Pileus: often colored, convex to funnel shaped
Stipe: usually substantial, may be quite brittle (chalky)
Stature: Tricholomatoid, Naucorioid, Clitocyboid
Basidiospores: often globose with amyloid ornamentations
Hyphae: with sphaerocytes in the cap and stipe trama
: cheilo- and pleurocystidia present or absent (always present according to www.mycokey.com
Spore Print: white to cream
: often alternating with Lamellulae, subdecurrent to decurrent (Singer
, 1986); attached in various manners (Largent and Baroni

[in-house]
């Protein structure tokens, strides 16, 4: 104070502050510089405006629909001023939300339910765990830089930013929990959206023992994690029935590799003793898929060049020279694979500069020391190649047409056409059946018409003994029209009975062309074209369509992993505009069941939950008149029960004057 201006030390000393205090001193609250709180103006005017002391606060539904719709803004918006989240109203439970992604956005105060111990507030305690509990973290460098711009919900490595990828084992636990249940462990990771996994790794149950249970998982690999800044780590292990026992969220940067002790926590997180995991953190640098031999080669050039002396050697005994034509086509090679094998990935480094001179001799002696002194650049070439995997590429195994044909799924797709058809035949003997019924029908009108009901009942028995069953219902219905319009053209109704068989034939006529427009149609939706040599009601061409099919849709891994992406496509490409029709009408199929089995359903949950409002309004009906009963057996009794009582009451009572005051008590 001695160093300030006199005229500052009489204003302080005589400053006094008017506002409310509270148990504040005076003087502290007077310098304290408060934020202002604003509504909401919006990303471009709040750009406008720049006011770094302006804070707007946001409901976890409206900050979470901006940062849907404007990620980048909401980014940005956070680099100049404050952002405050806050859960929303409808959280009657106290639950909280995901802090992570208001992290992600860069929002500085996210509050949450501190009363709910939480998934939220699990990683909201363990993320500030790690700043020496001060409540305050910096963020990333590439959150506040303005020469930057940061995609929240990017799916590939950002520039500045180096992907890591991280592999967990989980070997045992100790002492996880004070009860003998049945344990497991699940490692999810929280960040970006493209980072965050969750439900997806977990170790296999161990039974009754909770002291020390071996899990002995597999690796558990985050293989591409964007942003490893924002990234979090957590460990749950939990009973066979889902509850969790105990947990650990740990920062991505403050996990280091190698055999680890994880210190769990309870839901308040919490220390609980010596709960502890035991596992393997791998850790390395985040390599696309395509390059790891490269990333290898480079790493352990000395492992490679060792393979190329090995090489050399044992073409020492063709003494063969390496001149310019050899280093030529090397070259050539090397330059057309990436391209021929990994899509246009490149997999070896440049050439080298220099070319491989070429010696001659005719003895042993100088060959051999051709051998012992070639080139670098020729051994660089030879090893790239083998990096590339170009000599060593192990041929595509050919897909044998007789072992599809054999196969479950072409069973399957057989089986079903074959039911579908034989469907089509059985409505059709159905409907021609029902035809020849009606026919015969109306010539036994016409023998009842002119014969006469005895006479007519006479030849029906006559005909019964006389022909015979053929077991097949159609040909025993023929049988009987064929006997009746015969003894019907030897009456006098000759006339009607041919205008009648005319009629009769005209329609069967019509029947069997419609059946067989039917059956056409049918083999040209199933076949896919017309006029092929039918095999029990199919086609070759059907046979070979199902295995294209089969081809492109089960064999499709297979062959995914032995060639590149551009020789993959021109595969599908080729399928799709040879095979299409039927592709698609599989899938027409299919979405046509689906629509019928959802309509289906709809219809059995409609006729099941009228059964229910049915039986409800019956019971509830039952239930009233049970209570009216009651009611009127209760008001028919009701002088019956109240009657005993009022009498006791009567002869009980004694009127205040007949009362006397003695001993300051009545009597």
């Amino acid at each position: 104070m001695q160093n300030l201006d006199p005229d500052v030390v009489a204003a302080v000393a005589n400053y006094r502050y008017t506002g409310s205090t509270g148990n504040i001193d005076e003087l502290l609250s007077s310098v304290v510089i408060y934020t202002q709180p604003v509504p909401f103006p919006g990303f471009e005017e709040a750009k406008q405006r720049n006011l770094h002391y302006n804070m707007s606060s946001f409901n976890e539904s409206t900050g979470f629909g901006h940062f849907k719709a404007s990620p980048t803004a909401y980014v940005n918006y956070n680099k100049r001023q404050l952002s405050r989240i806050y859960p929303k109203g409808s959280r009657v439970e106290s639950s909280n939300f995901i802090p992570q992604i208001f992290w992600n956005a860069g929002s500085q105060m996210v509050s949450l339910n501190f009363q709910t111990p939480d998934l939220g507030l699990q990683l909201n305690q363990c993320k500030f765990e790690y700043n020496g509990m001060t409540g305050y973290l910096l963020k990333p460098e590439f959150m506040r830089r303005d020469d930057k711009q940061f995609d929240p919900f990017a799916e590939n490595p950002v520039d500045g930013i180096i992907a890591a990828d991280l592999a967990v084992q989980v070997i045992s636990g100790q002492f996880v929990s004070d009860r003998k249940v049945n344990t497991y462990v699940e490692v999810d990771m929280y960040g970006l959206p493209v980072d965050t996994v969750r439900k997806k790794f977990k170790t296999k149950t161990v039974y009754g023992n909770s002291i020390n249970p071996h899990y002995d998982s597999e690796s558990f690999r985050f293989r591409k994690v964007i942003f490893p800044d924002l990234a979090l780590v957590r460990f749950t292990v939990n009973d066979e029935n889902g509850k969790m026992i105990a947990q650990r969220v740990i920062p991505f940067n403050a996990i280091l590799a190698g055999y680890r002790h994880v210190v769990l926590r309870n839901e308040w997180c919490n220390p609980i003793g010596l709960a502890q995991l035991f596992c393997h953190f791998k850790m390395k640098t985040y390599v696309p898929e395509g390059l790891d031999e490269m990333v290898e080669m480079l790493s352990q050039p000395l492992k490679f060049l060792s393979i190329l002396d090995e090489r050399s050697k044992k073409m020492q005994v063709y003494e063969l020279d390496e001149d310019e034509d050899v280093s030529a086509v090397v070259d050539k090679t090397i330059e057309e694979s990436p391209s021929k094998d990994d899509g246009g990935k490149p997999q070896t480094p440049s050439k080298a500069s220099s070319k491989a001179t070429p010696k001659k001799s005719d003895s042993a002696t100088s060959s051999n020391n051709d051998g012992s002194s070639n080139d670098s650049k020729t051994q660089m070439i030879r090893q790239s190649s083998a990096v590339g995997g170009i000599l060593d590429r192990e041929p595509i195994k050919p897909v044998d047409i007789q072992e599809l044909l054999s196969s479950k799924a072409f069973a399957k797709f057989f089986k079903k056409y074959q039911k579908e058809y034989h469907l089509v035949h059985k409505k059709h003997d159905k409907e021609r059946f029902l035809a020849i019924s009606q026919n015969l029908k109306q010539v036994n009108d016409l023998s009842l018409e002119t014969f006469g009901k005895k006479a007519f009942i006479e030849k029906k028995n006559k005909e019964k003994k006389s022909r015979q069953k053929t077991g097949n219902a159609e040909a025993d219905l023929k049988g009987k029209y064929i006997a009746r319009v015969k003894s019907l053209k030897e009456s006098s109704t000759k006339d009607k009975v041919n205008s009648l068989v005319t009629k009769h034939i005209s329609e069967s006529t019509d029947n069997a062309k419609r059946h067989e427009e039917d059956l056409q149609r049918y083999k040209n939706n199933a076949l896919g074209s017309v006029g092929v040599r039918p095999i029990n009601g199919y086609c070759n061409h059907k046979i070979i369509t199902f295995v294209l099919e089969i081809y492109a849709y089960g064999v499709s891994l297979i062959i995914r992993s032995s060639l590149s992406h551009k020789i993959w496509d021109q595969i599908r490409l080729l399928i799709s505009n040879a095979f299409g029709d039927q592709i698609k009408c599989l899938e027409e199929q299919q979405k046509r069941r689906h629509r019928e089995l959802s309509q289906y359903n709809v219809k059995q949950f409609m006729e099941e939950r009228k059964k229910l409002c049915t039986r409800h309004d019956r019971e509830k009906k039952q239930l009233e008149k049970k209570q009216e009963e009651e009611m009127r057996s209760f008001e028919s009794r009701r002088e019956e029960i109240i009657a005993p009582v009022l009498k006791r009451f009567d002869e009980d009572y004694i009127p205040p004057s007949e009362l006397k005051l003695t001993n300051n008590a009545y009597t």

Lamellar Trama: subregular
Lactarius and Russula are clearly closely related and are the two members of the Russulaceae. While some microcharacters are different, in the field Russula gills tend to break cleanly when rubbed - they contain sphaerocysts), while in Lactarius they are more soft and pliant (they do not).
Of course the big difference is that Lactarius produces latex. The problem is that old specimens often do not, at which time they can be confused with Clitocybe. A quick examination of the spores will reveal if the specimen is a Lactarius.
Pay attention to the color of the latex when freshly cut, and if it turns a different color upon exposure to the air. Many keys to species are based, partly, on this character.
Lactarii are used for food in many countries in Europe, Asia and North Africa. Russians are particularly fond of pickling them.